Religious cleansing underway in Iraq

By August 16, 2007

(MNN) — The 200 victims of Iraq's
second-deadliest bomb attack were members of a small Kurdish sect, the Yazidis,
who have been the target of Muslim extremists who consider them infidels. 

That, along with the continued persecution of Christians,
point to a religious "cleansing" by Islamic militants. Open Doors' Paul Estabrooks says, "They (Christians)
have been targeted with death threats and told that they have three options:
convert, leave or be killed. They are leaving in significant numbers. Every day an estimated 3,000
refugees flee up to northern Iraq
into Kurdistan."

The best estimates are that 40% of the Internally
Displaced Persons (IDPs) are Christians, but that information is difficult to
verify. They are a good indication, though, of the present situation of the
church in Iraq.

Churches are increasingly targets of religious violence.
Extremists broke into Mar Yacoub of Nisibin Church in the Dora neighborhood in
June. According to eyewitnesses, armed militants looted the church, removed the
steeple cross, abducted two of its guards, and took them to an unknown
destination. Dora, once traditionally a Christian area, has now been "religiously cleansed" of most Assyrian

Doors reports that an Islamic group visited all the families in one Christian
quarter of Mosul.
They asked for $5,000 (or $2,000 if the family was deemed poor), and it is
estimated that now approximately three-quarters of the city has been threatened
in some way. What is happening in their city is very similar to the events
in the Dora area where religious cleansing is taking place.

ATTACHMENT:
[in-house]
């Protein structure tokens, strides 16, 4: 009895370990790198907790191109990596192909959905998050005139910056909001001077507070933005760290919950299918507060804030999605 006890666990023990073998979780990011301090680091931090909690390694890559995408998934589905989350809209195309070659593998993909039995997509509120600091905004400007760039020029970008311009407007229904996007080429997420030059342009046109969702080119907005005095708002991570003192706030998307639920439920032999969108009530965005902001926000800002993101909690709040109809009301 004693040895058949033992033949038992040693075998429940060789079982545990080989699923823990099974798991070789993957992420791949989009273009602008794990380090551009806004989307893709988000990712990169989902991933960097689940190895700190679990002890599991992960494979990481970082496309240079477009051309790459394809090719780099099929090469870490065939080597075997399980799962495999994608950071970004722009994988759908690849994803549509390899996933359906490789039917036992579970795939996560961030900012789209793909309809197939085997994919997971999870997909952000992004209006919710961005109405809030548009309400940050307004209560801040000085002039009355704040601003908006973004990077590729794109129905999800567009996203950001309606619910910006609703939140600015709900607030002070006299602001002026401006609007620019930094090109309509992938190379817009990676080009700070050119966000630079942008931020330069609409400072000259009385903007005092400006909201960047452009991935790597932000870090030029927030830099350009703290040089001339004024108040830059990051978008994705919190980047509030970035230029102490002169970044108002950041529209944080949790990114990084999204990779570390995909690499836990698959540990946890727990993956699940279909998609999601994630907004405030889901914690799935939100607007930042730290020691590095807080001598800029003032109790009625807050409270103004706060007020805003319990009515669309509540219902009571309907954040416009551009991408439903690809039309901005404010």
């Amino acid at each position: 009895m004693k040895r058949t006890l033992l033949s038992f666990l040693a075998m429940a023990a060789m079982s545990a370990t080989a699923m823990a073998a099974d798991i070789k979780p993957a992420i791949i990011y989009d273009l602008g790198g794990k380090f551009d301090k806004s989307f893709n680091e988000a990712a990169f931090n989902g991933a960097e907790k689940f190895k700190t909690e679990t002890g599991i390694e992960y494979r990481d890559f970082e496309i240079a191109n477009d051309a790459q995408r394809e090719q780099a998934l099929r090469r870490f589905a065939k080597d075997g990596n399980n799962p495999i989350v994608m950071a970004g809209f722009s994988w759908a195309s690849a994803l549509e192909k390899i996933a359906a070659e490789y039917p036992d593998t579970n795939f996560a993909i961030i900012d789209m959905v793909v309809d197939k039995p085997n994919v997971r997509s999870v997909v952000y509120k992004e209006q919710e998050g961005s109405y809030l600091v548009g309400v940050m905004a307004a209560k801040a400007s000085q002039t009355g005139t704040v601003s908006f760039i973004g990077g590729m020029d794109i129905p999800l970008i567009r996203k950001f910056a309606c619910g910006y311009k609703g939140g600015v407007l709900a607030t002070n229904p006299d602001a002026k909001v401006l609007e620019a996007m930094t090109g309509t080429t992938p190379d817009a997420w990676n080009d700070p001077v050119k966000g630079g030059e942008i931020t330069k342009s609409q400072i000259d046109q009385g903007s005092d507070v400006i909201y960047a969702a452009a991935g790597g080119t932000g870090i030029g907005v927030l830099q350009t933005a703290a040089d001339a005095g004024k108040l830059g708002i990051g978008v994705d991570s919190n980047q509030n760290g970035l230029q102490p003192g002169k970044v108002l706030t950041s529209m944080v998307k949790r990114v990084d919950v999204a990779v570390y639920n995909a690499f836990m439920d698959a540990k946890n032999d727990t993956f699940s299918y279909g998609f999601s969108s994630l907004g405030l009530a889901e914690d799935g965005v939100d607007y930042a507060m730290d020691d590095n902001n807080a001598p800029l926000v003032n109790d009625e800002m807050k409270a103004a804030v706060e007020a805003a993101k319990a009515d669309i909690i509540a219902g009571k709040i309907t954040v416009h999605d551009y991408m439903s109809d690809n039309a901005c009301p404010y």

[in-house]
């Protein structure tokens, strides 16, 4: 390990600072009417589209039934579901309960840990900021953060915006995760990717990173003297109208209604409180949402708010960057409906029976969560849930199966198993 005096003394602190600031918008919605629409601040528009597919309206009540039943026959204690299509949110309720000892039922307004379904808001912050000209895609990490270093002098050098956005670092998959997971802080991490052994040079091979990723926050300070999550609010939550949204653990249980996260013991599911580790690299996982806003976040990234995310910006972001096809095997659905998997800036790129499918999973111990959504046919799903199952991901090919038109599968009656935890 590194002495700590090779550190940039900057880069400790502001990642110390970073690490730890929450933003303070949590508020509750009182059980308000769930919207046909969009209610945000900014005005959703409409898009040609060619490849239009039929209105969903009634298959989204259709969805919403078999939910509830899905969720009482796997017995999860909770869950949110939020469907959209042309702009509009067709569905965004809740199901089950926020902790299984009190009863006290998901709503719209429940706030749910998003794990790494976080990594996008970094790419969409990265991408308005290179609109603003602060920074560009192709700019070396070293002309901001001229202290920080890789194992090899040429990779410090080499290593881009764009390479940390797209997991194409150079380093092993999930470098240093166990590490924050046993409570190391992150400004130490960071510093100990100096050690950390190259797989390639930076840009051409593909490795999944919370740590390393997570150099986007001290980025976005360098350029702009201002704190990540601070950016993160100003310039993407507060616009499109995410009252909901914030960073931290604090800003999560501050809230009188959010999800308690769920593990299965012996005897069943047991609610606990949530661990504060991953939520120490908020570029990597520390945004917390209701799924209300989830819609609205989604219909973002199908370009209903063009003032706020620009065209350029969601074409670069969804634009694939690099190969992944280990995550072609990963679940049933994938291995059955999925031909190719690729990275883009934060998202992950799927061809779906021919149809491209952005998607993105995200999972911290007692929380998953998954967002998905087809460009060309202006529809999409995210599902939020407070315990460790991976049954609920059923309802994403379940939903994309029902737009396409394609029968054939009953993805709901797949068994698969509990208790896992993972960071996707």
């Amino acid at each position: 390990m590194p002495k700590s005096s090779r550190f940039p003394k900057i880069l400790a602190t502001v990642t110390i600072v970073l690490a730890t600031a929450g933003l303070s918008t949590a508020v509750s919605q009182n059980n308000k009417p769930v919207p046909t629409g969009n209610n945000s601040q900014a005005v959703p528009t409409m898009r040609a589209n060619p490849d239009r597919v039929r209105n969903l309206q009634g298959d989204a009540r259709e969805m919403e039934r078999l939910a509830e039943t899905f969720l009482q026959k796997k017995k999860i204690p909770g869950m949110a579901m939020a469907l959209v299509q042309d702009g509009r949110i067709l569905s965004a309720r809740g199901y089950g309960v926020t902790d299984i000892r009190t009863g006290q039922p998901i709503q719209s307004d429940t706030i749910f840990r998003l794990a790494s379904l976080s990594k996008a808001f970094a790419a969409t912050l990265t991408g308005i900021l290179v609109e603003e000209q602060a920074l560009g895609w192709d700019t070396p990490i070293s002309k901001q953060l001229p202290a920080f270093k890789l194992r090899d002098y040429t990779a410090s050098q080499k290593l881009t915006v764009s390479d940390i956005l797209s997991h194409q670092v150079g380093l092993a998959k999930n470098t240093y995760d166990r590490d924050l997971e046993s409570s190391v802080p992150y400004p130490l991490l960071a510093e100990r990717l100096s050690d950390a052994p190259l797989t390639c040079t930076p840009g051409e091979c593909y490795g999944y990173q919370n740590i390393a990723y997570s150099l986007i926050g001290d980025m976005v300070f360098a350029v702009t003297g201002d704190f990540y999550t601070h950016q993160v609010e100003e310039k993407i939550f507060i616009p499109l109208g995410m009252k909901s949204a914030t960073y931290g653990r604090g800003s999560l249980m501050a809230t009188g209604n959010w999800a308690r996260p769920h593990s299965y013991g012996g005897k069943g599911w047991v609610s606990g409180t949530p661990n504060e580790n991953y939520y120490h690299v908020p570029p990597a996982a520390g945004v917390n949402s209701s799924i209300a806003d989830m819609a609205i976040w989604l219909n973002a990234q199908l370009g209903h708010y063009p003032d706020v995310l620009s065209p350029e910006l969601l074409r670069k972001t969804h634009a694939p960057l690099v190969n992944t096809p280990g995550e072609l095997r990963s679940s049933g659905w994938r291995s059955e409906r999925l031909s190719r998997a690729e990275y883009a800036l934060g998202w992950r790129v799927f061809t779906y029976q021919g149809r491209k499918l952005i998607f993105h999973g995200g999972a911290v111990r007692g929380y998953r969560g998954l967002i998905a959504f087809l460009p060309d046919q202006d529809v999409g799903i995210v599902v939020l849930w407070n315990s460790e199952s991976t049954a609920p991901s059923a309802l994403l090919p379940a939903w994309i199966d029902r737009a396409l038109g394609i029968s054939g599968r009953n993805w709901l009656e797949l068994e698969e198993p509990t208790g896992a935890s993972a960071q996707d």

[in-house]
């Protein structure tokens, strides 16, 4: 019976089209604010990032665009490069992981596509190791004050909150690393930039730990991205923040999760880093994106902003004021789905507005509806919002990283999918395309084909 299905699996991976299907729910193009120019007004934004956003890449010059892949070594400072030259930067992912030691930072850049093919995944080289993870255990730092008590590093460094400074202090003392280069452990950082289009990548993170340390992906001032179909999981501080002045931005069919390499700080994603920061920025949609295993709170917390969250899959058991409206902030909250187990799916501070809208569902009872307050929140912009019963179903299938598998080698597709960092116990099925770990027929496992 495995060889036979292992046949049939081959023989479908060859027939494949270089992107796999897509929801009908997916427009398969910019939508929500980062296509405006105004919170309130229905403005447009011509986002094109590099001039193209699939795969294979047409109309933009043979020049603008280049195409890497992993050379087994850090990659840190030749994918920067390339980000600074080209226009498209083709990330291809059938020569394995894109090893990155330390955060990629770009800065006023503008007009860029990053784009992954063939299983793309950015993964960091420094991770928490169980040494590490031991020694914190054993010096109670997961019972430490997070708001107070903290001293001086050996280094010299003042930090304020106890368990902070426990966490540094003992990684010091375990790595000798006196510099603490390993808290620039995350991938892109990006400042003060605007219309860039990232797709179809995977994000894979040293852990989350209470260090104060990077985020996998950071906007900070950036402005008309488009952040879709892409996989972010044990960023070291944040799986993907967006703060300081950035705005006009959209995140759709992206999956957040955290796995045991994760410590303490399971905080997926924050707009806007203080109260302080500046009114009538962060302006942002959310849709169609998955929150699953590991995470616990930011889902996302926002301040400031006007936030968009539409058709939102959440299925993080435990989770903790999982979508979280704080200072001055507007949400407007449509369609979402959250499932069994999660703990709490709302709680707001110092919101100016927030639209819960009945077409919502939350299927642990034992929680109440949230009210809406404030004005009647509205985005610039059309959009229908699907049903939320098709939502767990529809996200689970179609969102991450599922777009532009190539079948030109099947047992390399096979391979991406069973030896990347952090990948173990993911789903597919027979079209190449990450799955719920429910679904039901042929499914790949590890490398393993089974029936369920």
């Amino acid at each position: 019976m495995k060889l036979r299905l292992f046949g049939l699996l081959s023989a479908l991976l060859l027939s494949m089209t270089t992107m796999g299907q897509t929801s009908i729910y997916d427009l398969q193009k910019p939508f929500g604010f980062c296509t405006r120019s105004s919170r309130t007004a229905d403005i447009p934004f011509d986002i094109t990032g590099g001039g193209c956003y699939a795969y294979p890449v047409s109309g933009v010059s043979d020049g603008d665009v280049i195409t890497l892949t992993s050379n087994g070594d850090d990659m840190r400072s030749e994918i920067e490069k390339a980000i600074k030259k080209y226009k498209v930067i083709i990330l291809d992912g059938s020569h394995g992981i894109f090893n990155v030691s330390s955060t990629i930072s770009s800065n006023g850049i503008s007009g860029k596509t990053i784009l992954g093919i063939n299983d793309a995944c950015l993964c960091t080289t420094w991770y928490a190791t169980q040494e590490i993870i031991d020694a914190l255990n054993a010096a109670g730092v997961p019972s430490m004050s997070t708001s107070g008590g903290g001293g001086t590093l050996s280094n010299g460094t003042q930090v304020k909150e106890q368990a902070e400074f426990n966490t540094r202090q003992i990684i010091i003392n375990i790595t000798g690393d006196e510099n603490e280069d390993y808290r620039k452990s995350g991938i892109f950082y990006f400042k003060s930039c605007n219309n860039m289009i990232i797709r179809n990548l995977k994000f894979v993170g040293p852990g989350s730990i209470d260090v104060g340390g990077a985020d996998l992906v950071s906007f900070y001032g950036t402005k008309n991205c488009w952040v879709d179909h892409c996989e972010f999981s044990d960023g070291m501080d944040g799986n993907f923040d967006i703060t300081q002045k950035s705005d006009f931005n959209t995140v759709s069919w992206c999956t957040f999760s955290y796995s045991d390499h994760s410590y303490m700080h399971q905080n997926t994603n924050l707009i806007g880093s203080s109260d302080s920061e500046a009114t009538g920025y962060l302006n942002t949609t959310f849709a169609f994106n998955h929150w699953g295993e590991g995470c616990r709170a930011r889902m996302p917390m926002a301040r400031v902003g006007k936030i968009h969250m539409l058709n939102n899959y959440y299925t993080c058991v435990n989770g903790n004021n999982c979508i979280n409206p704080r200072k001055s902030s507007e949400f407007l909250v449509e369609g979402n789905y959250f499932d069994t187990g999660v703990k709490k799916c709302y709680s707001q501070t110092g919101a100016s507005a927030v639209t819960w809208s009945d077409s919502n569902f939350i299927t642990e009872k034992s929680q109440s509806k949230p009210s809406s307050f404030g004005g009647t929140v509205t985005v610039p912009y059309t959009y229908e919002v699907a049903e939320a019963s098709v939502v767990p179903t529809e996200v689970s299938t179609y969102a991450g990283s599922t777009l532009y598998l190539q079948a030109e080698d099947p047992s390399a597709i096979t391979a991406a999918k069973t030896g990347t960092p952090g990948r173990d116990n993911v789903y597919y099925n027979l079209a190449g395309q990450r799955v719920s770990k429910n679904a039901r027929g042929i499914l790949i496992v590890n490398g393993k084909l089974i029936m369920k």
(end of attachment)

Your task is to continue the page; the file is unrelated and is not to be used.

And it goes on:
man told Open Doors that his house had been bombed because he refused to pay
$300,000. Another demand for $6,000 was made after the bombing, and
because this could not be paid, the home of the owner's sister was also
destroyed within two hours.

As a
result of the terrorism, many believers flee to Kurdistan,
only to find equally dismal and hard conditions there. Some new houses have been built for IDPs, but
they are poorly constructed. The houses are very cold in winter and very hot in
the summer. IDPs often have nothing to furnish their new homes. 

have a great need for medical help but they have no money, not even for
transportation to visit a doctor, let alone to purchase any medicines needed.

Estabrooks says the future of the church in Iraq is
uncertain. However, "We've started a relief project for these kind of
people, realizing that this has become a need especially for our brothers and
sisters that have run. We're establishing different safe houses and other
places for them to stay and attempting to help them if they indeed decide that
they want to immigrate." 

Estabrooks urges prayer for the believers carrying on.
"Evangelism is basically being done on a one-on-one basis, but it's
extremely difficult under those circumstances." Pray that the northern
province of Kurdistan will stay
stable, in spite of many factors that can destabilize the region. Pray for Open Doors co-workers in this
country who try to help. Click here if
you can help


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